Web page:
Last week, Elsevier journal New Microbes and New Infections published its second study in a month on HCQ-azithromycin treatment. The first, by Belgian researchers, found the combination had a statistically significant advantage over the "standard of care" in 352 hospitalized patients in spring 2020.

The second study, by French researchers and formerly censored American cardiologist Peter McCullough, looked at a much larger and more diverse group over a longer window.

Among over 30,000 adults treated as inpatients or outpatients from March 2020 through December 2021 at IHU Méditerranée Infection in Marseille, about 23,000 received the combination and had a six-week all-cause mortality rate of 0.82%. The control group of about 7,000 had a rate of 4.89%. 

The odds ratio of death following the combination treatment was 0.16, meaning a far lower mortality risk. (An OR above 1 means treatment and death are positively correlated.) 

The adjusted OR maxed out at 0.55 after various subsamples considered sex, age, patient management, period, viral variant, vaccination status and comorbidities, they found. 

Earlier randomized controlled trials of HCQ likely didn't show a benefit because many were "published or stopped at an early stage, despite the fact that the calculated sample size of patients had not been achieved," the paper states.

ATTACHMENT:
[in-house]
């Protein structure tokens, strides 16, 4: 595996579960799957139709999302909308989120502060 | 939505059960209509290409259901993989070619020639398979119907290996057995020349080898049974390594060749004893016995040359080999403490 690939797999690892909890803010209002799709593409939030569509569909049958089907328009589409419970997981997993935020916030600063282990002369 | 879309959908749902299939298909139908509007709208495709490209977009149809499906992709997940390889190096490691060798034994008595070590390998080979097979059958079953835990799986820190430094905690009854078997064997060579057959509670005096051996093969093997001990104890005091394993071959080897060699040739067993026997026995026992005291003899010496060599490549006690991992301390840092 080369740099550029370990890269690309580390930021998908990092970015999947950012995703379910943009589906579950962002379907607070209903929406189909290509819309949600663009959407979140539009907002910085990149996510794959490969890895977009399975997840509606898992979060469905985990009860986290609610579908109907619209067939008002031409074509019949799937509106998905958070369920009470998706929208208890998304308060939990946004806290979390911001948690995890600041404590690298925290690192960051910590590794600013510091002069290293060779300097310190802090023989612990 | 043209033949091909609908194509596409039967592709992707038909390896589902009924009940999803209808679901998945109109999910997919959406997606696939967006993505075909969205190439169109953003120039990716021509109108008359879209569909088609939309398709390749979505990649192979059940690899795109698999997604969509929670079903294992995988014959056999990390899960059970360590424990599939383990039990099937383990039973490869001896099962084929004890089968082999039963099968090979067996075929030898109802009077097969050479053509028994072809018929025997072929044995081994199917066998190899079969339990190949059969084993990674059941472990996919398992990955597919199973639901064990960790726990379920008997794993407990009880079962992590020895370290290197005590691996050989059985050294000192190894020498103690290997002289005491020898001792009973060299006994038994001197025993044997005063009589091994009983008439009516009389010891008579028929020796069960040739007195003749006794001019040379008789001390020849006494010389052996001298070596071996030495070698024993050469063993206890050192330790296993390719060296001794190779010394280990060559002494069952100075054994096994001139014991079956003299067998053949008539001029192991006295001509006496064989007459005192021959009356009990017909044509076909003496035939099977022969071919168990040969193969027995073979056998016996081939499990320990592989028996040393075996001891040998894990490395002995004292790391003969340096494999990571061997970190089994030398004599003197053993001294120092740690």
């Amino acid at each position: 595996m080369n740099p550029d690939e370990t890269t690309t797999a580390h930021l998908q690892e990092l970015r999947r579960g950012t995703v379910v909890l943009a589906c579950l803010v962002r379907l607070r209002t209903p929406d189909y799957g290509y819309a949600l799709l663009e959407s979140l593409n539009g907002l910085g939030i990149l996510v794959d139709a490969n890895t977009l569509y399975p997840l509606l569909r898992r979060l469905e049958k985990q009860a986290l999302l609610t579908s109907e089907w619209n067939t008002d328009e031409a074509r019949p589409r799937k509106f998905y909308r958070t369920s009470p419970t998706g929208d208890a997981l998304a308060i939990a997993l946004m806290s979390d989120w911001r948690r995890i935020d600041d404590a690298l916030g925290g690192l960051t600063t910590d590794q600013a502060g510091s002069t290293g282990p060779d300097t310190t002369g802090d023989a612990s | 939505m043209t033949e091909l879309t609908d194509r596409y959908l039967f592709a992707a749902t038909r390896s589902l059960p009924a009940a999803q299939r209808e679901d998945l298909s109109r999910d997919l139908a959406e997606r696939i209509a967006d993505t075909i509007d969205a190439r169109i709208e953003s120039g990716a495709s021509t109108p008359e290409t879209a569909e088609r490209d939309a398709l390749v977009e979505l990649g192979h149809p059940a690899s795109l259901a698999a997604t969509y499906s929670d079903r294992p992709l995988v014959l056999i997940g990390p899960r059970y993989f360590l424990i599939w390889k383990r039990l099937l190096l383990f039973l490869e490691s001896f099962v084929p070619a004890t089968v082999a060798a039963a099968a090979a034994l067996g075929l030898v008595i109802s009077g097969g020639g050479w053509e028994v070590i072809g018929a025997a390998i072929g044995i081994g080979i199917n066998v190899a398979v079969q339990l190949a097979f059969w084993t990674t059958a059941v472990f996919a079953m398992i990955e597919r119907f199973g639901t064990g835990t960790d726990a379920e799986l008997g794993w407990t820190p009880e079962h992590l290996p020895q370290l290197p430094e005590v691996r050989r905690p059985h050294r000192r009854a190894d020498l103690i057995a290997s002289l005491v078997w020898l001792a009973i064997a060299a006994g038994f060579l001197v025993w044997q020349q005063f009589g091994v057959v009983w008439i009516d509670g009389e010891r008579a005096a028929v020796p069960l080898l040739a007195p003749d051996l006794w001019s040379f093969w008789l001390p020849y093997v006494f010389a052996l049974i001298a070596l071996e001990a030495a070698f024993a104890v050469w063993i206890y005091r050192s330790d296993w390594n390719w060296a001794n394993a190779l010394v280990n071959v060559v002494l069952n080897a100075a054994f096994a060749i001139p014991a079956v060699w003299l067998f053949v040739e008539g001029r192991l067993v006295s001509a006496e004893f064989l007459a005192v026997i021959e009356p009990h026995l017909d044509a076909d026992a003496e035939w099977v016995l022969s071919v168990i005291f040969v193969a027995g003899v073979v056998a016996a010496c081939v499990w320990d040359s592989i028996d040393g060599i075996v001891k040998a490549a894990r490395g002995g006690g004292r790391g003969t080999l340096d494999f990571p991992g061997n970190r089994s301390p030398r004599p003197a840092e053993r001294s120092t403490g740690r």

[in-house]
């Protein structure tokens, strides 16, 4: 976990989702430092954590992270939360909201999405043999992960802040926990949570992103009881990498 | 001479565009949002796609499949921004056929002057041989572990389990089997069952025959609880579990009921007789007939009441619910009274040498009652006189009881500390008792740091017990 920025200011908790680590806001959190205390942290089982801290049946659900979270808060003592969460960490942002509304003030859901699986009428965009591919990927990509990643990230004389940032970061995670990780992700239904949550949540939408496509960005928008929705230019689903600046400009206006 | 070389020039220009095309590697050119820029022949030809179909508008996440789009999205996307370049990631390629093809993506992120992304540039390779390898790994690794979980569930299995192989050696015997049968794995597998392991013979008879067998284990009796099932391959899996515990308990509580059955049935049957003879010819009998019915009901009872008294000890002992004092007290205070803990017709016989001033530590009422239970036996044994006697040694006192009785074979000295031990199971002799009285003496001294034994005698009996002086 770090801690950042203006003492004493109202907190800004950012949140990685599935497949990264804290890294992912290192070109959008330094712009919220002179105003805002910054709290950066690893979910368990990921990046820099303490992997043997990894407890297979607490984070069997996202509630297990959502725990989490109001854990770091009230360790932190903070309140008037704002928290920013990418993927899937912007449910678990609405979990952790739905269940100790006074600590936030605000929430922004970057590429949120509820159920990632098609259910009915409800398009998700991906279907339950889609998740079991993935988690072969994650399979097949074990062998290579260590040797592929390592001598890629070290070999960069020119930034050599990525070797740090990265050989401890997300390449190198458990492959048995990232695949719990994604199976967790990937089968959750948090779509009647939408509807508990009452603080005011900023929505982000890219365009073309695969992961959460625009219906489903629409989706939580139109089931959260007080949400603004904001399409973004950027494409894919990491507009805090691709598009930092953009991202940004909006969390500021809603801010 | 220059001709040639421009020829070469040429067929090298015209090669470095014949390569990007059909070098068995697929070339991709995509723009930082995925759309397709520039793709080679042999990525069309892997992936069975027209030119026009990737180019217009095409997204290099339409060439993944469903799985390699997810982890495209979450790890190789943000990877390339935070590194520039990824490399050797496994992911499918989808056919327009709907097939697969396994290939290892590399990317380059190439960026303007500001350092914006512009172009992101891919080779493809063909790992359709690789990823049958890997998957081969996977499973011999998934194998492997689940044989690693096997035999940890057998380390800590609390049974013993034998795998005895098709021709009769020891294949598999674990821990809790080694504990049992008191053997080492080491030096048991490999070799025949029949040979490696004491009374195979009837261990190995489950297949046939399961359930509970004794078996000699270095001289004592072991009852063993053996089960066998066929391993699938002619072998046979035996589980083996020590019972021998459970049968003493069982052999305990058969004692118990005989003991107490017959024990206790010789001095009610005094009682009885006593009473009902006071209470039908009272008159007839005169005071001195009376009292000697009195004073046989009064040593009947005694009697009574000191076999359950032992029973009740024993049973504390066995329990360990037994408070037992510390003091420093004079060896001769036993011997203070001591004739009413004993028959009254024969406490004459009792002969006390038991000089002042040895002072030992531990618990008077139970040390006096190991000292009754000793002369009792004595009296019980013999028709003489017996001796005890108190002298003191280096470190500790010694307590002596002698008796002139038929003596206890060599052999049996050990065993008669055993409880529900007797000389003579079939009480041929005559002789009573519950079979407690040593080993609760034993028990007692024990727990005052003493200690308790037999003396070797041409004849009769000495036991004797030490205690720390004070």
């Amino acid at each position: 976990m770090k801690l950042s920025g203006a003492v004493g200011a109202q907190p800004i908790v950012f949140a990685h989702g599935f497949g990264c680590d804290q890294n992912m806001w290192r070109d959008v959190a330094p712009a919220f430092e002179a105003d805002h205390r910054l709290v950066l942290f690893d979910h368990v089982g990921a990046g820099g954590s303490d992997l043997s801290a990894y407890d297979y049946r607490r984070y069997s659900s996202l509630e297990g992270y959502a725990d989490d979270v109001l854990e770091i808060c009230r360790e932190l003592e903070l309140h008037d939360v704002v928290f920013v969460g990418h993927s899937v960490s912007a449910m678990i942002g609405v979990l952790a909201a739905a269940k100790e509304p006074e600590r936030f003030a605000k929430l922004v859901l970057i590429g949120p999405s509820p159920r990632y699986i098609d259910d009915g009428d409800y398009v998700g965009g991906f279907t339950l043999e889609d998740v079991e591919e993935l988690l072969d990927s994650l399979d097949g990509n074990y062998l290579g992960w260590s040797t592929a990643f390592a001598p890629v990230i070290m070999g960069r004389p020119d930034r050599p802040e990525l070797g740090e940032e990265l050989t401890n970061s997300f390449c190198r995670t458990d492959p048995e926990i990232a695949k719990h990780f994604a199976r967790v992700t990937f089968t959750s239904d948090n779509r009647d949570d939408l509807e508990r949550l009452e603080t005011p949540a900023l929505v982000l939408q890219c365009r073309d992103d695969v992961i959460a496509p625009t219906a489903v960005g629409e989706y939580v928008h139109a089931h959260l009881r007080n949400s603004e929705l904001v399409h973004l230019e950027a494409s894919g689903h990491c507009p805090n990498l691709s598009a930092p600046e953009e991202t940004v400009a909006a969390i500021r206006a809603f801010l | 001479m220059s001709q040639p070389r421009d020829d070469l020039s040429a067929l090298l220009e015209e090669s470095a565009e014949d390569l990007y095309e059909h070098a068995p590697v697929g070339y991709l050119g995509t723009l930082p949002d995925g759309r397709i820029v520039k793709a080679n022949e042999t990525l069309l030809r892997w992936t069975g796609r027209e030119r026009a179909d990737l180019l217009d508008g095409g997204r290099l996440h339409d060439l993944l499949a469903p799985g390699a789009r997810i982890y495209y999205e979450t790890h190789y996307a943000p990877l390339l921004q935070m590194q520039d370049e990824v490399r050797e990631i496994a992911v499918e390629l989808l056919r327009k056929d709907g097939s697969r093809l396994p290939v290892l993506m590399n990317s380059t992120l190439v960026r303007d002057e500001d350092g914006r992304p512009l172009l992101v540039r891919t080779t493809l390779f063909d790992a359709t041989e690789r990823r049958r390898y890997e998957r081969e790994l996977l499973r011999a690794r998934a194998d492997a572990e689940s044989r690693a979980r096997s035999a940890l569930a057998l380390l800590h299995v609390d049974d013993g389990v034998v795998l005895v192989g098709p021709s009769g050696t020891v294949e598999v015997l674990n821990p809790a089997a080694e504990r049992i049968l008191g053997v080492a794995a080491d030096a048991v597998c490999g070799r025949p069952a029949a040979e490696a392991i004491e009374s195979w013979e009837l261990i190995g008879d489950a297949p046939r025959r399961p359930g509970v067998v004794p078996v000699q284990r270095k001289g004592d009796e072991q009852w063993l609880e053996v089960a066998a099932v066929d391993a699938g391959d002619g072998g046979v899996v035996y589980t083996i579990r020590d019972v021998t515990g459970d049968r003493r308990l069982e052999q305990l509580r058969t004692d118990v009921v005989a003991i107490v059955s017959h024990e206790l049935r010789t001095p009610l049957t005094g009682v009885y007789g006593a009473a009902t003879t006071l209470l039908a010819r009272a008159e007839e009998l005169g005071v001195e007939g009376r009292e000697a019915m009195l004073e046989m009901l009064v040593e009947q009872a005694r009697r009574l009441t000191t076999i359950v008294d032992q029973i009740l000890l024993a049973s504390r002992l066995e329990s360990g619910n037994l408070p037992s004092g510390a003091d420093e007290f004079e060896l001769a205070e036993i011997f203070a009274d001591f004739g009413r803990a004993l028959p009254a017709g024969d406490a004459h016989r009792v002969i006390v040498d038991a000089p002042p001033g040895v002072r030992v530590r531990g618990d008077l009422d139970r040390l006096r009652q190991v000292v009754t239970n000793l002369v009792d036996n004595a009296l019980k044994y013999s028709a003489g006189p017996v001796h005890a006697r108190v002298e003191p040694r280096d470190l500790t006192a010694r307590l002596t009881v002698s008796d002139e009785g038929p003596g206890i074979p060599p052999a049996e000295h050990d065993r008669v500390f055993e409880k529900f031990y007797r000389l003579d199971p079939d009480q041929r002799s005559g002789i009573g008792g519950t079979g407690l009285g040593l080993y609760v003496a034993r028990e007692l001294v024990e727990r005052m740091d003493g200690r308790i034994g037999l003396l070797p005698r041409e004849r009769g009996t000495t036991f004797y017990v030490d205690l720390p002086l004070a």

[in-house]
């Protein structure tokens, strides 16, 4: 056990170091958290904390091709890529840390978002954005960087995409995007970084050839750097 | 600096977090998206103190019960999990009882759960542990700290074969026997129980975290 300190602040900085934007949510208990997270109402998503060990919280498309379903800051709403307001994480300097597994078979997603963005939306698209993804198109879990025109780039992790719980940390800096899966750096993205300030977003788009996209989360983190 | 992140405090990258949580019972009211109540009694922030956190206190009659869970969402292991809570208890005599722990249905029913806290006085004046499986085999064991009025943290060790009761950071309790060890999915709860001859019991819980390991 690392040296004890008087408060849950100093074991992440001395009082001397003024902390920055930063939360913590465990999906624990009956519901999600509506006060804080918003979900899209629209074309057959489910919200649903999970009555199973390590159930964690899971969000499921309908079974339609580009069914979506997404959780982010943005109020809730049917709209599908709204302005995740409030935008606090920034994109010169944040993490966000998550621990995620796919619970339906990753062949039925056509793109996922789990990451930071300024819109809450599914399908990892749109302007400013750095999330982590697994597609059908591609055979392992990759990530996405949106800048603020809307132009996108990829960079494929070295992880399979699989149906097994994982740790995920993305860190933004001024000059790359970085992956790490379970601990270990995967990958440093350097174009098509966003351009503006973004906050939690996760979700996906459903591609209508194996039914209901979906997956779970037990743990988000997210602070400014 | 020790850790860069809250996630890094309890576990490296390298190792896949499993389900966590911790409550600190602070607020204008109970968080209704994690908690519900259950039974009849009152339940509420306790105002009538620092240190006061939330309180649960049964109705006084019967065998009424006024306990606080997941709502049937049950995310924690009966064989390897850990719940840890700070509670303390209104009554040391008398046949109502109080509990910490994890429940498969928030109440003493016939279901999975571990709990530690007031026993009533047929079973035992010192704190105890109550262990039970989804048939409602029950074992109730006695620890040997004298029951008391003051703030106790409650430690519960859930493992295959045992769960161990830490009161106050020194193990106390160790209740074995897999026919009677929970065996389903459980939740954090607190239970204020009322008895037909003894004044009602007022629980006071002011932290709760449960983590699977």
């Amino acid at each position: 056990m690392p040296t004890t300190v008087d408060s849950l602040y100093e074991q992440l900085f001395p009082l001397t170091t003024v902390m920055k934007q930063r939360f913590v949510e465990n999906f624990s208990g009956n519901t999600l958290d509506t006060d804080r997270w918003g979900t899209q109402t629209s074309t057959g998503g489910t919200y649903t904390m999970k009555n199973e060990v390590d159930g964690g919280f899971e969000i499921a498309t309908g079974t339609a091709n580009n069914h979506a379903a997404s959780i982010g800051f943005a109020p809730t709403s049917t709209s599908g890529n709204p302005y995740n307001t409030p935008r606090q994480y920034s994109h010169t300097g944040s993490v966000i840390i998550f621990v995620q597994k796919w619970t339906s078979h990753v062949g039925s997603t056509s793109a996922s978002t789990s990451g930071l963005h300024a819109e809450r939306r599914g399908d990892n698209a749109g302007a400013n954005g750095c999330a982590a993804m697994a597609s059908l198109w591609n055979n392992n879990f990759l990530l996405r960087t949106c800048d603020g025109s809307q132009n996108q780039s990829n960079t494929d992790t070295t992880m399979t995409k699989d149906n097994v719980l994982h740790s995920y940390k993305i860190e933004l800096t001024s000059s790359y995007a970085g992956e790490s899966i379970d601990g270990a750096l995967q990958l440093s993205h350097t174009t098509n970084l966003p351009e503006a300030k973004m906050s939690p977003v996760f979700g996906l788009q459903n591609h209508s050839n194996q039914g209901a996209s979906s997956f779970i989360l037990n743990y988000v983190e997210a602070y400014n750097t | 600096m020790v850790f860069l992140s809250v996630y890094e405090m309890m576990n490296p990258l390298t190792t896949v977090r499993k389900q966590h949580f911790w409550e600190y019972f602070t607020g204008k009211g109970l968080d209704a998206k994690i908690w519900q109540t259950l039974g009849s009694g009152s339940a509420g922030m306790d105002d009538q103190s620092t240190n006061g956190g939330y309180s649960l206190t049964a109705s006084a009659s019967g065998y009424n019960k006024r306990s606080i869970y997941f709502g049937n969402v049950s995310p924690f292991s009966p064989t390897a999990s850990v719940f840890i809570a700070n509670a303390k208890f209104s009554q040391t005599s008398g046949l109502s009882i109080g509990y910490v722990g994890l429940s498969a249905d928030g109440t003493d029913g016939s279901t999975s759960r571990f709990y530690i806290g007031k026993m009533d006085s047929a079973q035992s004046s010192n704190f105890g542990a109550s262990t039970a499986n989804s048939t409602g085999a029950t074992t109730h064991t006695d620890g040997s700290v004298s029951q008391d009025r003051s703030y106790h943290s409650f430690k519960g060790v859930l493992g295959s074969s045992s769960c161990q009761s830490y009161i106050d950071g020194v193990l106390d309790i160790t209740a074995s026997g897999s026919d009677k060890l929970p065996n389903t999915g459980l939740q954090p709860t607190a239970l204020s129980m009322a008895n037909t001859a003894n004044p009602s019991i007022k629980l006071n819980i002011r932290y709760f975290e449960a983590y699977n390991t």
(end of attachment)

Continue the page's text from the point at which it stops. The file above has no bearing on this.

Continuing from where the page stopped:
The RCTs are also questionable because "patient recruitment and standard of care is likely to vary widely between recruiting centers," the authors say. Their study, while observational, is more reliable as "the largest monocentric cohort worldwide."

An RCT meta-analysis in the Wiley journal Clinical and Translational Science, published in January, found "no significant differences in hospitalization rate" between HCQ and control groups "when adjusting for cohort, duration of symptoms, and comorbidities," though the 11 studies together had only about 2,000 patients "evaluable for hospitalization."

Yale epidemiologist Harvey Risch, an early proponent of HCQ against COVID and fierce critic of the feds' demonization of the low-cost antiviral, told Just the News the French study authors "made a big mess of the analysis as published."

But because "they made their individual subject data public" for Risch to review, "I have analyzed those data myself to come to the numerical conclusions that I will use, again showing significant mortality reduction when used in outpatients," he wrote in an email. (The Belgian study did not include outpatients, the focus of Risch's interest.)

Risch shared a raft of papers showing HCQ benefits against COVID, some in combination with azithromycin and other low-cost treatments, mostly in peer-reviewed journals. 

They include a Brown University-Brazil collaboration, a Brazilian telemedicine study, a Saudi Arabia study of "ambulatory fever clinics," New Jersey multi-hospital network study, an Iranian national cohort study, an Andorran nursing-home study and Italian nursing-home study.

Risch provided his own meta-analysis charts of the various studies on hospitalization and mortality risk and calculations on the Italian study.